2006Graduated with BS in Biology
Ben Holland is a scorpion expert located in Phoenix, Arizona. He has a BS in biology from Arizona State University and has been studying scorpions in the Sonoran desert for over a decade. Since the early 2000’s Ben has been catching Arizona bark, striped tail and desert hairy scorpions in the desert and residential or commercial properties.
Ben has had the opportunity to speak, present or be featured in dozens of publications, books, and radio or television shows. He is happy to speak at a high level to industry professionals or to children educating them about the creature and how to stay safe.
Ben is willing to travel anywhere for an opportunity. He is also available for extended shoots for days or weeks at a time. If travel is needed we do ask for travel, lodging, and meals to be provided.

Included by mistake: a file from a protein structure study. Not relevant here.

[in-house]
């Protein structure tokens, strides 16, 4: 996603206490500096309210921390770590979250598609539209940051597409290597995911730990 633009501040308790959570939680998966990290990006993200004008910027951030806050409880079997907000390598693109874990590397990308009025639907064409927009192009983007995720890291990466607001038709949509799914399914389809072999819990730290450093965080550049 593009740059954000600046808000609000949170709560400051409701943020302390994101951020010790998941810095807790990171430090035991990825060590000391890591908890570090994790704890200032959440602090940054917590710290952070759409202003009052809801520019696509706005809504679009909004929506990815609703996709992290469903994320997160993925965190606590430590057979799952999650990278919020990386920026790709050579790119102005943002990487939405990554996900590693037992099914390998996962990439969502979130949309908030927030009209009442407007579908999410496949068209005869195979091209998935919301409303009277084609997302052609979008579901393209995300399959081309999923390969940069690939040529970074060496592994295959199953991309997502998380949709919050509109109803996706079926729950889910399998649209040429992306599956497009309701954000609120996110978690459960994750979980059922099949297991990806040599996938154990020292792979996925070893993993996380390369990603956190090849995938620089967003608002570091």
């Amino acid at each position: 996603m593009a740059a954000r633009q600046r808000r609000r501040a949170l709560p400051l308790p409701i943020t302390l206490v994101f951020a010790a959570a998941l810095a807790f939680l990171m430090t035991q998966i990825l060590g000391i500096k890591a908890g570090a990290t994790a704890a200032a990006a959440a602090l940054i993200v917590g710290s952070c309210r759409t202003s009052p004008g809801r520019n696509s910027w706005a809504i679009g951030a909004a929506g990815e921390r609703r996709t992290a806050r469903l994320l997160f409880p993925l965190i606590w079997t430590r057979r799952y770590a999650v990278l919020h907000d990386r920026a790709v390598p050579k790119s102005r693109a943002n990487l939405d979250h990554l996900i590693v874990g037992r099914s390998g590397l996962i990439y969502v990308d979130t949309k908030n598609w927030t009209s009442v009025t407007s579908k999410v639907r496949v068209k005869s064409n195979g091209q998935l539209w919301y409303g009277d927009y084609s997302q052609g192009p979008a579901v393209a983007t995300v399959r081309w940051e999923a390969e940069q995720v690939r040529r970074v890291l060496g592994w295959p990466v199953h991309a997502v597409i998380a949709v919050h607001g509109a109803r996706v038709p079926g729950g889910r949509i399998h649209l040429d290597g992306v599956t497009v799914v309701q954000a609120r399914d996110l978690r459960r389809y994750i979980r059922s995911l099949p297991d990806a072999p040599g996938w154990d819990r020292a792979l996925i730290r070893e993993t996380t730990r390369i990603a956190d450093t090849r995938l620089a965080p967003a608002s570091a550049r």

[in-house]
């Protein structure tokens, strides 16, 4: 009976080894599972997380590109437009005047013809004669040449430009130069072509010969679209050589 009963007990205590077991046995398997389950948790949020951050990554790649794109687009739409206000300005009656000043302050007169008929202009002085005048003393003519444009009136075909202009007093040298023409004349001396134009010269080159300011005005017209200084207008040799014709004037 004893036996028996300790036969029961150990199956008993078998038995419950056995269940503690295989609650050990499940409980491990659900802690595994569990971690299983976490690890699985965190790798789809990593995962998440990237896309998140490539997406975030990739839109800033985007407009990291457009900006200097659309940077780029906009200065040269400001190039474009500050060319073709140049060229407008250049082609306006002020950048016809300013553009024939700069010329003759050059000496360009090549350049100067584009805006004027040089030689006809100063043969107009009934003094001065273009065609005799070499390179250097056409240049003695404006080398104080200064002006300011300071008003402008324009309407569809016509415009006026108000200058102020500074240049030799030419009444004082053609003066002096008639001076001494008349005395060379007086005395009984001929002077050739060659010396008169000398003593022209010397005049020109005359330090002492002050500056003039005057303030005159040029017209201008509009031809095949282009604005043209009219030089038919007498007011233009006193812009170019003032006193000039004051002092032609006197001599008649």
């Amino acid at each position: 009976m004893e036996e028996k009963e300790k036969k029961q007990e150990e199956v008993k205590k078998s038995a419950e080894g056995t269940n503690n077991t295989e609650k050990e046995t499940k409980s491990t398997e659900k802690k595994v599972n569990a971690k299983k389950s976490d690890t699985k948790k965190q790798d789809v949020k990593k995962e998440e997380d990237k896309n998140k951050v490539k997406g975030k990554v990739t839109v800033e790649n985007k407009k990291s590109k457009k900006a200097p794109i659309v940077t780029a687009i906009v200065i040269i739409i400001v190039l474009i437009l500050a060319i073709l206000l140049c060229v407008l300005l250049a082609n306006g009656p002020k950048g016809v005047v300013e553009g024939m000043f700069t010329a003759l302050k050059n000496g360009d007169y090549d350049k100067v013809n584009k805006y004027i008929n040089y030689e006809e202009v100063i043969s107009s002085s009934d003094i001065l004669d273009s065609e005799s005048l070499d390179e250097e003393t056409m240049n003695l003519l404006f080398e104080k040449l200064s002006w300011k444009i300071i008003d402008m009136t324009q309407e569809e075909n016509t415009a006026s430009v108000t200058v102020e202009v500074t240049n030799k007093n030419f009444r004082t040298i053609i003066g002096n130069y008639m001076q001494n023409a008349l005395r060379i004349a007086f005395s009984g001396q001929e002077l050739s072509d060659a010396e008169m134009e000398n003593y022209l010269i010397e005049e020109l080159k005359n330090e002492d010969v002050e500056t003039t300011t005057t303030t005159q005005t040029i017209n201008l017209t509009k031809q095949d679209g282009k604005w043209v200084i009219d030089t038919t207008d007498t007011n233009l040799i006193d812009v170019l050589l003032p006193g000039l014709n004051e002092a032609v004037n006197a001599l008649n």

If you are in need of a full-fledged expert or just someone to answer a few questions Ben is happy to help. He loves sharing his knowledge and educating the public about these beneficial pests. They are often misunderstood, he loves doing anything can do to help the perception of scorpions.
A very polished and well-rounded public speaker Ben can speak at any type of event from TV programs, conferences, corporate presentations (especially for real-estate), educational presentation or radio interviews.